HealthDay News — General anesthesia before 36 months of age doesn’t seem to harm children’s mental development, according to research published in the Journal of the American Medical Association.
The researchers looked at 105 healthy children younger than 3 who had surgery to repair an inguinal hernia. Between the ages of 8 and 15, researchers assessed the children’s IQ, language, behavior, and cognitive functions, including memory, learning, attention, and thinking speed.
The exposed children were no different than siblings who were not exposed to general anesthesia at a young age. The researchers observed no statistically significant differences in mean scores for memory/learning, motor/processing speed, visuospatial function, attention, executive function, language, or behavior.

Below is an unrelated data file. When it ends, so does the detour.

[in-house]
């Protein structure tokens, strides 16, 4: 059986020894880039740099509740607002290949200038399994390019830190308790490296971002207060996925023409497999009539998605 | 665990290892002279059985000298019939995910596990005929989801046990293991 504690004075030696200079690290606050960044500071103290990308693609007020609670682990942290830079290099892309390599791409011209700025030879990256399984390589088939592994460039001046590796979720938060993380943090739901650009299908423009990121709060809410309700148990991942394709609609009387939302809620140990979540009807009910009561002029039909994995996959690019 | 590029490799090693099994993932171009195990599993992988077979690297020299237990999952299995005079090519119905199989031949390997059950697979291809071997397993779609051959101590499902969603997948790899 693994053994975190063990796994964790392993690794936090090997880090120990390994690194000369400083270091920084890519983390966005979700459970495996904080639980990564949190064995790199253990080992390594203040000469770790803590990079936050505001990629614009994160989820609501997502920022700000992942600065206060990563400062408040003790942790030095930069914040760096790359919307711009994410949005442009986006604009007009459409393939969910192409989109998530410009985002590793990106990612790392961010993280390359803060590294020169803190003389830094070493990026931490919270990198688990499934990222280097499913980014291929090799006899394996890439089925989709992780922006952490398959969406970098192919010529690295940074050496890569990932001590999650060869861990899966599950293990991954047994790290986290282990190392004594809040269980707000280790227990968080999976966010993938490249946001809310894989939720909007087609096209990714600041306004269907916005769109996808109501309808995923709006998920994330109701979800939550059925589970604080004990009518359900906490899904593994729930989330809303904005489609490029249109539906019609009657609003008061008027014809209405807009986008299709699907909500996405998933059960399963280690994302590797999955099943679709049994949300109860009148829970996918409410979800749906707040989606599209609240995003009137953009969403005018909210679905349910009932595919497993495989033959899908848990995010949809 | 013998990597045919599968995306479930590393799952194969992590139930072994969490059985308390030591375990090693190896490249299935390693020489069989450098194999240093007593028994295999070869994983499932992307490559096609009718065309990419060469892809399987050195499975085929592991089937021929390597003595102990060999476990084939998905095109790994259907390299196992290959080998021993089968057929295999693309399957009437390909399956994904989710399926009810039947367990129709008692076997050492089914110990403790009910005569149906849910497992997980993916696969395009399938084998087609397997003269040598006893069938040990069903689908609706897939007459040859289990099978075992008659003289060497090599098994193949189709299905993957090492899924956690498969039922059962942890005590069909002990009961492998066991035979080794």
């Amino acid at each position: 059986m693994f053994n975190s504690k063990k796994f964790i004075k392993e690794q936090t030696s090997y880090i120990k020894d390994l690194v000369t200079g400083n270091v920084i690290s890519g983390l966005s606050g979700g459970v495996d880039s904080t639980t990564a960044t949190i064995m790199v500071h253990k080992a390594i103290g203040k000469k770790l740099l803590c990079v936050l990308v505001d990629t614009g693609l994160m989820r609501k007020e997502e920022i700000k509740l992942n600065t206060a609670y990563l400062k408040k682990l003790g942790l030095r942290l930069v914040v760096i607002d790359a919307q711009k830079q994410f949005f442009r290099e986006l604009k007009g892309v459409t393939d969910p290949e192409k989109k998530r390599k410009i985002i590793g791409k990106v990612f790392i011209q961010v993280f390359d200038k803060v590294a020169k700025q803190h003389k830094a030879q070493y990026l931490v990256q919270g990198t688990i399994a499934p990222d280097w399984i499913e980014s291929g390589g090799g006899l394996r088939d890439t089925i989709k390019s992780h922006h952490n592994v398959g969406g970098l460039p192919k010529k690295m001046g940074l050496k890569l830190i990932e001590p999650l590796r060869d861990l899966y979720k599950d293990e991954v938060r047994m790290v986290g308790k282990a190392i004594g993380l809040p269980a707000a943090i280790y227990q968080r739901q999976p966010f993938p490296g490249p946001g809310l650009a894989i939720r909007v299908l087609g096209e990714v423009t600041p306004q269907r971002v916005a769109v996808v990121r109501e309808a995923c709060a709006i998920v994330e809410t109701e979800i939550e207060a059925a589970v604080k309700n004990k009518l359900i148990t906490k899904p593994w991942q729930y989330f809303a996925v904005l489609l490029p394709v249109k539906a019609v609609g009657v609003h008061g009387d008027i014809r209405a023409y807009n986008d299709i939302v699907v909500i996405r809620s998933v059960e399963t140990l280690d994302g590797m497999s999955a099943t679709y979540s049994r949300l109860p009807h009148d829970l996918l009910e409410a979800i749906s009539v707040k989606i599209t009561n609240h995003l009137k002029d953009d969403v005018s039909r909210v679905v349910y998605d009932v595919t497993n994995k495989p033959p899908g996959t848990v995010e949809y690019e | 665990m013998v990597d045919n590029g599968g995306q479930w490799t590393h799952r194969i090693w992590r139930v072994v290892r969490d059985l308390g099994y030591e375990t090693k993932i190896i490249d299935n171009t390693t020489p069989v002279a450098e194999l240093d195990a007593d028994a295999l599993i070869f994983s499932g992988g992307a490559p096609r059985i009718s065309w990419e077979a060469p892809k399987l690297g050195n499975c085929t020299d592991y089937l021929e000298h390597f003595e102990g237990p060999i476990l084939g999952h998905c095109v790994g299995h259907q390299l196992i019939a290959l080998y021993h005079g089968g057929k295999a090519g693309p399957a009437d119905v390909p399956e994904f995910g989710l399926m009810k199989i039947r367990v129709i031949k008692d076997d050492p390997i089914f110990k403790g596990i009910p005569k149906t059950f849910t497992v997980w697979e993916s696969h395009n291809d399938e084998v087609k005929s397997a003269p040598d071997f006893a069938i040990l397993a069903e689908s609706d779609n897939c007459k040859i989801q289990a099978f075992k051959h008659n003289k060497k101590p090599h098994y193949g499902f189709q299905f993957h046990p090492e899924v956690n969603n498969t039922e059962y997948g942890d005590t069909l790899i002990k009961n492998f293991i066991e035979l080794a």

“We need to take a closer look at the effect of anesthesia on cognitive function in girls, since most of the subjects in the group exposed to anesthesia were boys,” study author Lena Sun, MD, a professor of pediatric anesthesiology and pediatrics at the Columbia University Medical Center in New York City, said in a Columbia news release. Also, the effects of repeated and prolonged exposure to anesthesia should be studied further, especially in children with serious medical conditions, she added.
Sun LS, Li G, Miller TK, et al. Association Between a Single General Anesthesia Exposure Before Age 36 Months and Neurocognitive Outcomes in Later Childhood. JAMA. 2016;315(21):2312-2320. doi:10.1001/jama.2016.6967.